Zakir is a member of the Sutton Trust COSMO Youth Panel.
The COVID-19 pandemic presented immense struggle for us all to overcome - from families struggling with the burden of losing a loved one, to parents suffering from the challenges of economic immobility after being made redundant. Many children were faced with an unprecedented struggle of having to bear witness to these events unfolding whilst having to battle with their own mental turmoil, which for some, only ever intensified. For me, this came from the tragic loss of my Father and later my grandfather, experiencing covid abroad with my mother, and sitting my GCSE exams.
At first, many people were skeptical about the danger that COVID-19 posed, to say the least. I’d never even thought much about it. This was until my dad got COVID. He was living away from home for a while, so I’d only see him so often. When he was diagnosed, I was naively unaware about how bad his condition was going to get. I can’t even remember the time span from his diagnosis to when he went to the hospital, it all just happened so fast. However, I do remember messaging him when he arrived. Whilst tearing up I was relentlessly messaging him on WhatsApp waiting for a reply – he was online speaking to my mum. When we finally spoke, he kept reassuring me how he was okay and he felt great in fact, his last ever message to me was ‘your dad is a fighter nothing can beat him’. After three weeks of fighting my father passed away April 16, 2020, just a mere 10 days after my birthday. I was meant to celebrate it when he got out. The pain of losing a parent isn’t describable, you only understand when it happens to you.
I was in year 10 at the time, my penultimate year before my GCSEs. I wasn’t too concerned about my exams as I had too much going on, on top of that I was a smart kid before, so I didn’t worry much. In lockdown, my teachers were really understanding as to my ability to meet deadlines so gave me my space. However, even with my dad’s death and my grandfather’s passing 4 months later, I was determined to go against the odds. I did well in my December mocks - got practically straight A’s and above with English as the exception. I did well regardless of what had happened the year before.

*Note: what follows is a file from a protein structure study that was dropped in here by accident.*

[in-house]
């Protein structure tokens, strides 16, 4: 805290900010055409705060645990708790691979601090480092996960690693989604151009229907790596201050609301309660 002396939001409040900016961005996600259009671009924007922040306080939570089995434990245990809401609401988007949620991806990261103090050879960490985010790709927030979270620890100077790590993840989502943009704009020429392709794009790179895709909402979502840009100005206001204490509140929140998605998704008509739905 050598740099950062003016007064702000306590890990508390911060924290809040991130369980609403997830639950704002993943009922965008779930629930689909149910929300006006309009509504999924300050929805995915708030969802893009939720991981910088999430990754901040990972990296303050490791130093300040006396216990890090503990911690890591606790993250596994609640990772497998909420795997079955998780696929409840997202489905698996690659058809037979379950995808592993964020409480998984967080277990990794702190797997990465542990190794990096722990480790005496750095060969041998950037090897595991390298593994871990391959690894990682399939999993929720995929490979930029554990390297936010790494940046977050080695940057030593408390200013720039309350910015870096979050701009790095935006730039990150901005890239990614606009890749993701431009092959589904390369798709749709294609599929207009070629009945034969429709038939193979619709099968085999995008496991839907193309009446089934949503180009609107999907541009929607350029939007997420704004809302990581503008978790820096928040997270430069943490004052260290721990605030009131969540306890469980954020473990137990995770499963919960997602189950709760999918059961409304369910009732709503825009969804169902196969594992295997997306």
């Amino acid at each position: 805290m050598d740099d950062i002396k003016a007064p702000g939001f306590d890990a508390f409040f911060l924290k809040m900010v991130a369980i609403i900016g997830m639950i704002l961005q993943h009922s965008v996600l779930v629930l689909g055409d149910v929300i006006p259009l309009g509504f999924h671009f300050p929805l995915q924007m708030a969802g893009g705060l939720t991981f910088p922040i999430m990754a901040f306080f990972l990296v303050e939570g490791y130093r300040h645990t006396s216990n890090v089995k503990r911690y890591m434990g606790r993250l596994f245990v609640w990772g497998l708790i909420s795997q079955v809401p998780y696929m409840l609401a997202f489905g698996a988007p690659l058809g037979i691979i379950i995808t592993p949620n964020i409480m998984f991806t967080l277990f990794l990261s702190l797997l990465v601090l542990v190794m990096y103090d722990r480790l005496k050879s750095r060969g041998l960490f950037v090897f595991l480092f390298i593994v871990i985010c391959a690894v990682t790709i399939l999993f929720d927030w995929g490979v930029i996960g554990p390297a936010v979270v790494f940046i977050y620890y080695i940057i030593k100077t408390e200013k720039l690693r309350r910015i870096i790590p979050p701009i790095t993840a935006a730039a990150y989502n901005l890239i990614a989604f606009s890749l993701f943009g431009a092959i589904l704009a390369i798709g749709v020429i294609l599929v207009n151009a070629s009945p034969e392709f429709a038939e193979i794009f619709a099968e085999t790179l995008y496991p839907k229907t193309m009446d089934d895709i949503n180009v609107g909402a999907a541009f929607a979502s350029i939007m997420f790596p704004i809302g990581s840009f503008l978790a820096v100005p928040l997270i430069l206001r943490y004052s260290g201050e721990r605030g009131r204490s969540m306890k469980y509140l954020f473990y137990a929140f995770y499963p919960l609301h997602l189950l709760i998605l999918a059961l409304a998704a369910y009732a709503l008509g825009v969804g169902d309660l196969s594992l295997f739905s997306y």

After my mocks, the Christmas holidays began, and my mum decided to take us to Dubai. We got stuck there as we had COVID and then it was a red list country, this meant to come back home would cost around £10,000. This was far beyond what we could afford as you can imagine. When my mum had COVID she had to go to the ICU, and I felt alone. It was just me and my little sister. I didn’t know if I’d hear from my mum the next day. My mum thankfully, recovered though with some complications, however there was still the problem of being in a red list country. Luckily Pakistan wasn’t relisted. Therefore, me and my little sister flew to Pakistan for 10 days to be able to come to the UK without having to pay a fine and be in isolation, and we tested negative the whole way. I came home a month before sitting my final basket of assessments. I had so much work with such a small window of time. After 2 months of stress, I was finished with exams. However, my Straight As fell to straight Bs on results day with a few exceptions.
I did it. No matter what anybody says I did it.
Looking to the future
My mental health took a serious toll as everything began to catch up with me, the stress, burnout, and grief snowballed into a wave of sadness I couldn’t overcome for months. However, with the immense support from my family I managed to be able to have a level of closure - dealing with the loss of my father, overcoming the disappointment of my GCSE grades, and doing well in sixth form after.
The COVID-19 pandemic impacted us all but the choices we made determined our position after it subsided. Through perseverance we can truly accomplish anything.